All great things begin with an idea and a courage to pursue it. Nana Shukvani, the founder of Dalood, had both. Growing up in the high mountains of Svaneti, in the northwestern part of Georgia, the only source of new clothes came from small-time traders.
Since, what they had to offer was unsatisfactory either to her taste or her budget, Nana began to seek more viable, creative solutions. She started making her own clothing and knitwear – mostly by refitting some old clothes or sewing new ones from curtains and any fabrics at hand, that even involved nicking stylish items from her older brothers’ wardrobes.
Today, she recalls those times with a reminiscing smile, “Maybe my clothes weren’t the most expensive, but they were unique, and I knew that nobody had anything alike.” When she was 18, Nana started a family and her creative pursuits had to be put aside for a longer while. It was only in London – where she stayed with her children during their studies – that she firmly decided to follow her life-long passion and open an atelier in her beloved country. Georgia was still recovering from its Soviet past and a very recent civil war. Georgian fashion scene hardly existed, and Nana was one of the very few designers working in the country.
For them it was more a way of life than a business or an industry. The artists were purely fueled by their enthusiasm, optimism and hard work. In Georgia, fashion shows, and other cultural projects, were reminiscent of mass public events; they brought hope and belief that better times were yet to come and hundreds of people would attend, hoping to get their own slice of that momentous happiness. In 2002, Nana, accompanied by her daughter Maka, brand’s creative director since 2013, visited a little province of Prato, a textile centre of Italy, to purchase fabrics for her very first fashion show. The show featuring sixty gowns, characterized by visual dynamics and classic black and white contrast was a great success. During the following weeks, customer demand had sky-rocketed and the company had to hire two in-house designers, George Amirejibi and George Pantsulaia. In the future collaborating with newcomer designers, allowing them to create their namesake clothing lines, managing and promoting their brands would become one of Dalood’s legacies.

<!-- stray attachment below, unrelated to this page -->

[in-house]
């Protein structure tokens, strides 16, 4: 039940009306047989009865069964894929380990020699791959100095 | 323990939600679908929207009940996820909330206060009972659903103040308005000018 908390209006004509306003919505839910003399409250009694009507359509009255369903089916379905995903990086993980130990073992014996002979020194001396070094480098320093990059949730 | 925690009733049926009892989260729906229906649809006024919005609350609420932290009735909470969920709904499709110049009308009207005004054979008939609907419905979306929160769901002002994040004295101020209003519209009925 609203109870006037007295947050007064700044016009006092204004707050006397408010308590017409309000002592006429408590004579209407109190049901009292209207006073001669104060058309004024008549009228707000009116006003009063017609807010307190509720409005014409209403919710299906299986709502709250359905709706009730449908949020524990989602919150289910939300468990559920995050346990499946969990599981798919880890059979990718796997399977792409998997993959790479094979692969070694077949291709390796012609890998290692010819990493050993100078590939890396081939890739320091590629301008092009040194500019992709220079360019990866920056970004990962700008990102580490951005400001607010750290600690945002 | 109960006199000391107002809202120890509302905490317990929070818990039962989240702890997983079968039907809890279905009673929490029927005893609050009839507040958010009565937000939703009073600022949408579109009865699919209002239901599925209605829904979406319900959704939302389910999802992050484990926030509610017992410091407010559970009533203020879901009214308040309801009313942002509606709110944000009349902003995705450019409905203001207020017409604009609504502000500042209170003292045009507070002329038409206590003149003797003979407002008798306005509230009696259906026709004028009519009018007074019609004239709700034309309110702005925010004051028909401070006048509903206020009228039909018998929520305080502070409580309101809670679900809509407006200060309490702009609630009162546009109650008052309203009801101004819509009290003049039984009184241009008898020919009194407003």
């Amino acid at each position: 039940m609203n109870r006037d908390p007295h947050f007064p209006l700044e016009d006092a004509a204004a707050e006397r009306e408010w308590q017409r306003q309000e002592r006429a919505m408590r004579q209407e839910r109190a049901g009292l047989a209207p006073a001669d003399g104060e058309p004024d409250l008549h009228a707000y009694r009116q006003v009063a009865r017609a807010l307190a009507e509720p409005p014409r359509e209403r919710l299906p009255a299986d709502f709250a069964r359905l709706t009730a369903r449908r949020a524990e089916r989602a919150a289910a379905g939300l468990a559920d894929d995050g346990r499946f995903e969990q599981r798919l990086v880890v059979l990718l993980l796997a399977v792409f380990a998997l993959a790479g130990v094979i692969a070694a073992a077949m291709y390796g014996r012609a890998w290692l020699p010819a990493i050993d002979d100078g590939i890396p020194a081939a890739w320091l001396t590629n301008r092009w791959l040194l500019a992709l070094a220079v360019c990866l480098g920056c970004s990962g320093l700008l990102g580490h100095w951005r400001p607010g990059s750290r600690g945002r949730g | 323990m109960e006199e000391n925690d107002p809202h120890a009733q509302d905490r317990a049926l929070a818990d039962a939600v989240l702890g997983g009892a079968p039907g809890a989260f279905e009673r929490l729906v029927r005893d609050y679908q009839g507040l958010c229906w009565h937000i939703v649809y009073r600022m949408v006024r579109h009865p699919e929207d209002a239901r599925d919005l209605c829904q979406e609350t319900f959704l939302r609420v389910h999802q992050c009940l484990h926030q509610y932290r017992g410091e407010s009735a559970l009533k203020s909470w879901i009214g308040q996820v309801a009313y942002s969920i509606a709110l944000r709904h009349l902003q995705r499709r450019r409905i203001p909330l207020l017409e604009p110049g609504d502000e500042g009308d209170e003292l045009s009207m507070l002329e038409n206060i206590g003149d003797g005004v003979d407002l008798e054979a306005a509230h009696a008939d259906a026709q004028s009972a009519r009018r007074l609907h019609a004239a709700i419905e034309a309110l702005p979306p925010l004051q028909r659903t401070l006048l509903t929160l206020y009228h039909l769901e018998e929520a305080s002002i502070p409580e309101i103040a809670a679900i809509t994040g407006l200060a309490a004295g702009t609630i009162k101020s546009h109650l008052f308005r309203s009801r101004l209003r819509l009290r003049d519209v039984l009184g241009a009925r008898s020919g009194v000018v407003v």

Nana was among the pioneers in Georgia to design textiles for her collections and introduce hand painted fabrics. In 2003, Dalood’s second fashion show, which was inspired by one of the Georgian artist’s, Irakli Parjiani’s paintings owned by the designer, presented beautiful evening gowns covered with hand painted Svanetian snowy landscapes. Using natural dye, designing and painting mostly silk garments entailed a skillful labor-intensive process. Every peace was unique. In order to ensure the color integrity dying saturation was methodically controlled, then pressure-steamed and put through a softening process to achieve good colorfastness and comfort. Years later, in 2007, the very same collection had a triumphant presentation in Svaneti, after which the local Svaneti Museum of History and Ethnography offered Nana to contribute the bridal dress to the museum’s permanent exhibition, what nana was more than delighted to accept.
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